What if you build it and they won’t come?

This (h/t) is a pretty sobering assessment of bond-financed stadium expansions.

Attendance is declining across the board (“Even the University of Alabama, a perennial powerhouse playing in Monday’s national championship game, is reducing capacity in 101,821-seat Bryant-Denny Stadium in Tuscaloosa, White said.”), but spending on facilities continues at almost the same rate as ever.

About $3 billion of bond-financed college football stadium projects are underway or completed over the past five years, according to a Bond Buyer review. That’s down about $300 million from the height of the “stadium arms race” in 2013.

A report from Moody’s Investors Service five years ago found that on average, the athletic operating expenses of Division I universities had nearly doubled since 2004 compared to growth of 58% for total expenses. In that report, Moody’s itemized risk factors for college football, including the threats of lawsuits over head injuries, rising coaching salaries, the threat of disciplinary measures over recruiting and demands for player pay, among others.

What’s an athletic department to do?  Why, that’s easy.  Go upscale with the fan base and whore yourself out to Mickey.

Five years later, report author Dennis Gephardt, a Moody’s analyst, says that major colleges and universities have managed to maintain athletic revenues through sales of luxury boxes and premium seating along with lucrative television contracts, factors that make empty student seats a less urgent concern. Even the so-called Power Five Conferences — the Atlantic Coast Conference, the Big Ten, Big 12, Pac-12, and Southeastern Conference — have seen attendance fall in recent years.

How troubling are things getting?  Take “even Tennessee” as your canary in the coal mine.

The University of Tennessee’s Board of Trustees approved a two-phase, $340 million renovation in November 2017. The work was to be completed by the start of the 2021 season, when Neyland celebrates its 100th year.

The $180 million first phase of the project was to be funded with bonds, fundraising, athletic department revenues and partnerships. Construction was to start this year, but Tennessee’s new director of athletics hit pause on the project.

On Nov.1, Athletics Director Phillip Fulmer, who’s been on the job less than a year, announced that his department is continuing to review the Neyland Stadium Master Plan Renovations.

“To be very clear, I am super excited about the Neyland Stadium project going forward in the near future,” Fulmer said at the time.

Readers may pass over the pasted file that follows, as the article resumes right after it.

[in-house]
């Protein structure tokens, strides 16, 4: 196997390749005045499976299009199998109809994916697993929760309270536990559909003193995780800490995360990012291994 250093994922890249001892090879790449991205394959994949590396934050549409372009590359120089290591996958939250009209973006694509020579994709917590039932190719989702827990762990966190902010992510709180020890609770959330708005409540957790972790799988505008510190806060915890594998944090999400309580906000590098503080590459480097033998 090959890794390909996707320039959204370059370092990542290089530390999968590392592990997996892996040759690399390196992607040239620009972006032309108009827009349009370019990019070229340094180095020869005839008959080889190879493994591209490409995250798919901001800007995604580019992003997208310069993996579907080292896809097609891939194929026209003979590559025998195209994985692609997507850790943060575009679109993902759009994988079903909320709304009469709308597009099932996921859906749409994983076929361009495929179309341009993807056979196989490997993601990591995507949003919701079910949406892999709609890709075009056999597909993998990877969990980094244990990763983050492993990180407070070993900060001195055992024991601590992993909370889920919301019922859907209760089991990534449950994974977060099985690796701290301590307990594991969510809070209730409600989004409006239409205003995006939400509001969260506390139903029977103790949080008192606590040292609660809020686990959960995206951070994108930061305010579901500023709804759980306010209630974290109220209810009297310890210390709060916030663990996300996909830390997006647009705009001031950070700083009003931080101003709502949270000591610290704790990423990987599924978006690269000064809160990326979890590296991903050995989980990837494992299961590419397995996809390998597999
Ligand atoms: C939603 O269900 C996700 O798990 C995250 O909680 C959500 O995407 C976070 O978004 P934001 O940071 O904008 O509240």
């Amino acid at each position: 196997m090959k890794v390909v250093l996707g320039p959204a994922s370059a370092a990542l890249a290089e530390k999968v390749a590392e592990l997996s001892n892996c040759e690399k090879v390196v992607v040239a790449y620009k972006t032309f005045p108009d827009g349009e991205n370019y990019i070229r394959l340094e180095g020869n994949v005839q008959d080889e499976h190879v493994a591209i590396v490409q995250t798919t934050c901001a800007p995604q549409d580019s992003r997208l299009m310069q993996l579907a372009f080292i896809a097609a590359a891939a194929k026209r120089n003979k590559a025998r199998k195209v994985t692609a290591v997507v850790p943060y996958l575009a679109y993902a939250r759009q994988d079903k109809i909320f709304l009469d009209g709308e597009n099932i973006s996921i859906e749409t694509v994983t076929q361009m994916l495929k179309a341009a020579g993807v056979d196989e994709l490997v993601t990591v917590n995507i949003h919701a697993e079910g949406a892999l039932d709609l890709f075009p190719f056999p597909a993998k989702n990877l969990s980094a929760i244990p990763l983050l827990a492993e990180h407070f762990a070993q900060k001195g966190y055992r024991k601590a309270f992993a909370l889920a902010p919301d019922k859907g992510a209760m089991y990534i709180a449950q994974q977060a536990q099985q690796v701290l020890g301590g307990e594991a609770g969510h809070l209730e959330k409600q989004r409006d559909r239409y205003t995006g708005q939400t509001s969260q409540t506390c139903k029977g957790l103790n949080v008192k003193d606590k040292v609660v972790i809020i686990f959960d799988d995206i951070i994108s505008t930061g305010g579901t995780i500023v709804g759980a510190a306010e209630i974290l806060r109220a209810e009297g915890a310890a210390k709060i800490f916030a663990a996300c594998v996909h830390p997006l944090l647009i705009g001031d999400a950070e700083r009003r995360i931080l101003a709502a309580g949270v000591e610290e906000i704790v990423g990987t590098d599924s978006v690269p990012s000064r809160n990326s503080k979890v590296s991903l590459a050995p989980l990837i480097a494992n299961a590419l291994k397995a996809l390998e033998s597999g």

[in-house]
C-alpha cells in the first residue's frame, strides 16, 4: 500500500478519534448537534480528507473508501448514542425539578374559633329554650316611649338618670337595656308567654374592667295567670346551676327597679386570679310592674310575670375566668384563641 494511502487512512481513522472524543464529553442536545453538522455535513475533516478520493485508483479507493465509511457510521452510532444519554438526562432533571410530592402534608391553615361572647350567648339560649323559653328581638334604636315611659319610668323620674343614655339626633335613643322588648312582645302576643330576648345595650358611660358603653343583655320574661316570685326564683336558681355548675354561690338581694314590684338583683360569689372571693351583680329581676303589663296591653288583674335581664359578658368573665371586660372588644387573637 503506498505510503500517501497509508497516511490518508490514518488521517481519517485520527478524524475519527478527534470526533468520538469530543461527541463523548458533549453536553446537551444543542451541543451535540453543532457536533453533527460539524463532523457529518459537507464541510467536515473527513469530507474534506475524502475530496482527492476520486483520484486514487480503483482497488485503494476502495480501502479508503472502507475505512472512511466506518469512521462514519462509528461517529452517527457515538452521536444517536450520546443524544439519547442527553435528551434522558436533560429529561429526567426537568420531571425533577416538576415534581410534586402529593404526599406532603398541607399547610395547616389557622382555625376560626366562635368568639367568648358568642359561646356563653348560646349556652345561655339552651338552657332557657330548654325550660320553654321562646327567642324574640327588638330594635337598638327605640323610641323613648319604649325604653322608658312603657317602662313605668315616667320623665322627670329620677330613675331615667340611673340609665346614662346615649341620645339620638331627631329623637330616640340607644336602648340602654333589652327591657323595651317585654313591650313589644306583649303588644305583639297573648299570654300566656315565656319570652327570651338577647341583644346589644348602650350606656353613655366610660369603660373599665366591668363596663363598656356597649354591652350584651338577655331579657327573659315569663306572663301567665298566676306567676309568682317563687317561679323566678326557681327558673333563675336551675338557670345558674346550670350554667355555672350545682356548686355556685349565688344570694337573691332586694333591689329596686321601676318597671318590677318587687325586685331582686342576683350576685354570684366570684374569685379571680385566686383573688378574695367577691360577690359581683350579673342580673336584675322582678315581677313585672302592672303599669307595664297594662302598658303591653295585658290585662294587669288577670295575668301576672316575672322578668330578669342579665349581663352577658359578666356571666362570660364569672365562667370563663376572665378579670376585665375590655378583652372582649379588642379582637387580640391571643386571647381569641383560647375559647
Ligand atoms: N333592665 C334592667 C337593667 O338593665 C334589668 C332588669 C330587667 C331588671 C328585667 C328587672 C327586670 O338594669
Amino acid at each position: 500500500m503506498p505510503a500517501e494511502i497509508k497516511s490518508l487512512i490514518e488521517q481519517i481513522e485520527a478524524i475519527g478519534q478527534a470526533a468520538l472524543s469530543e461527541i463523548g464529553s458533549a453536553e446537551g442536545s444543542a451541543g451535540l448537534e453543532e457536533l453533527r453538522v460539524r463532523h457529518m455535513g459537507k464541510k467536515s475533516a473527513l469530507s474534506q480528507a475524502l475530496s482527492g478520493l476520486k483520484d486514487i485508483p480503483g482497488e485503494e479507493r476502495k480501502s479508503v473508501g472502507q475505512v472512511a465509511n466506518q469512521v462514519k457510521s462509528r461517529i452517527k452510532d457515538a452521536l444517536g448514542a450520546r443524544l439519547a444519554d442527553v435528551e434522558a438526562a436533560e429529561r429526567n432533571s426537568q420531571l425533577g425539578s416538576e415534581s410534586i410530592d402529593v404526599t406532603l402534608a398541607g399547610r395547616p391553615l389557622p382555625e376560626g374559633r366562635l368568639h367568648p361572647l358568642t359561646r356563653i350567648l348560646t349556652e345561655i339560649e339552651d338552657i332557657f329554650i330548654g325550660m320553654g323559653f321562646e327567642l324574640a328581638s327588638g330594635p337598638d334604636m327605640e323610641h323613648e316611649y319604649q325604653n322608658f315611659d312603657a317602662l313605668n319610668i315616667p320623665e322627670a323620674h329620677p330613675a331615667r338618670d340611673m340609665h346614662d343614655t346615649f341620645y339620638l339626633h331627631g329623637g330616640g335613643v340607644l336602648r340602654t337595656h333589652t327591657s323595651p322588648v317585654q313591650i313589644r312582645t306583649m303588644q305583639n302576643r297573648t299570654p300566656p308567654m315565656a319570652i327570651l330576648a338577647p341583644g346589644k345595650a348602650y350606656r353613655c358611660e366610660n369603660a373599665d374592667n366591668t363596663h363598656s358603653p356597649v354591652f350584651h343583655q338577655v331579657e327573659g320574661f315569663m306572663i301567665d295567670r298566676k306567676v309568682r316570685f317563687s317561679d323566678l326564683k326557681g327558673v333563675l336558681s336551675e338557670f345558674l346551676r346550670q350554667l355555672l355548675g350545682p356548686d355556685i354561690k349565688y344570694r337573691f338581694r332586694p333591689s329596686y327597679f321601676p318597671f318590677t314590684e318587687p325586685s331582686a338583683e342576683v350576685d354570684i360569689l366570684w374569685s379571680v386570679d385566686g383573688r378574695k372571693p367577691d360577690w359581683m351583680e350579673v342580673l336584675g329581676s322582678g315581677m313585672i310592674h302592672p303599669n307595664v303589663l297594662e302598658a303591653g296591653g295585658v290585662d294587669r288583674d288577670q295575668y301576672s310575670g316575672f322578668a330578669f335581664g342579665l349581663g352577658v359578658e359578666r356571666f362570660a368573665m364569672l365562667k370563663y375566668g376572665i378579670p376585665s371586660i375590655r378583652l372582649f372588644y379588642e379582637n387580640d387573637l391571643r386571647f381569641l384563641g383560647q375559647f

Construction on the first phase of the renovation project has been delayed to provide more time for two classes meeting in the south stadium hall to move out, Fulmer said, adding that renovation plans were also under review.

“We simply need time to study all ideas of scope and design as we seek to maximize the fan experience and our return on investment for the next 100 years of Neyland Stadium,” he said.

Attendance at games wasn’t mentioned as a factor that caused the project to be delayed.

Of course not.

Anyway, just think about the likely ramifications of game attendance becoming less financially significant.  And despair.

27 Comments

Filed under College Football, It's Just Bidness

27 responses to “What if you build it and they won’t come?

  1. ASEF

    It’s an even larger problem at schools that don’t have a SEC-type following. Watching ACC schools throw money at their stadiums, which are mostly empty by the end each season, is head-shaking.

    I’ve attended multiple games in Athens, Knoxville, Clemson, Tuscaloosa, and Chapel Hill, plus one offs elsewhere. Traffic has to be the number one deterrent. Getting in and out on game day can mean getting out the door at 7 am and getting back home at 2 am if you don’t live in that community.

    Finding somewhere to stay has gotten insane as well. Hotel rooms on game weekends have gone sky high. Like, $800 a night high. As a result, more rural game sites have cheap apartments on the outskirts of town that double as tailgating centers. Season ticket holders are signing 12 month rental contracts to stay there on game weekends and run their tailgates in the common areas. But what do people who want to attend a game or two do?

    So, what is each program’s optimum capacity – the one that maximizes the amount of money the program can make, constrained in part by what it’s surrounding community and infrastructure can handle?

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  2. Athens Dog

    That upper deck in Sanford will have a tarp over it in the not too distant future…………………

    Liked by 1 person

    • Russ

      You’re probably right, and it will be sad.

      I went to a game at Rice a few years back. Nice size stadium (original capacity 70k) that hosted a Super Bowl and Kennedy’s speech about going to the moon, but now averages well under 20k. Giant tarps cover the entire seating in both end zones. Not saying we’ll be there, but I’m sure the reduction in attendance is coming. Mickey don’t care, just throw up a green screen.

      Liked by 1 person

    • Mick Jagger

      That upper deck is the ugliest addition onto our beautiful stadium. Asymmetrical and looks like crap.

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    • Anonymous

      Nope. They will tear it down. The support structures for it occupy the space they need to build out more restrooms, concessions, bars, etc. they will need to serve higher paying customers. I also expect them to tear out the middle sections of the 2nd decks to create loge boxes, suites, and club seats.

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    • The Dawg abides

      Nah, that’s where the peons will sit after the lower bowl gets chair back seating and the south 200 section is turned into a luxury pavilion, pushing capacity down to around 80k.

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  3. Otto

    Is Bama reducing capacity because the seats are not selling or they can make more money with luxury seating?

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    • Bryant Denny

      See my reply below. It has been my understanding there is a waiting list for Tide Pride seats, but I could be wrong. There are certainly always tickets available for the Citadel-type games, etc.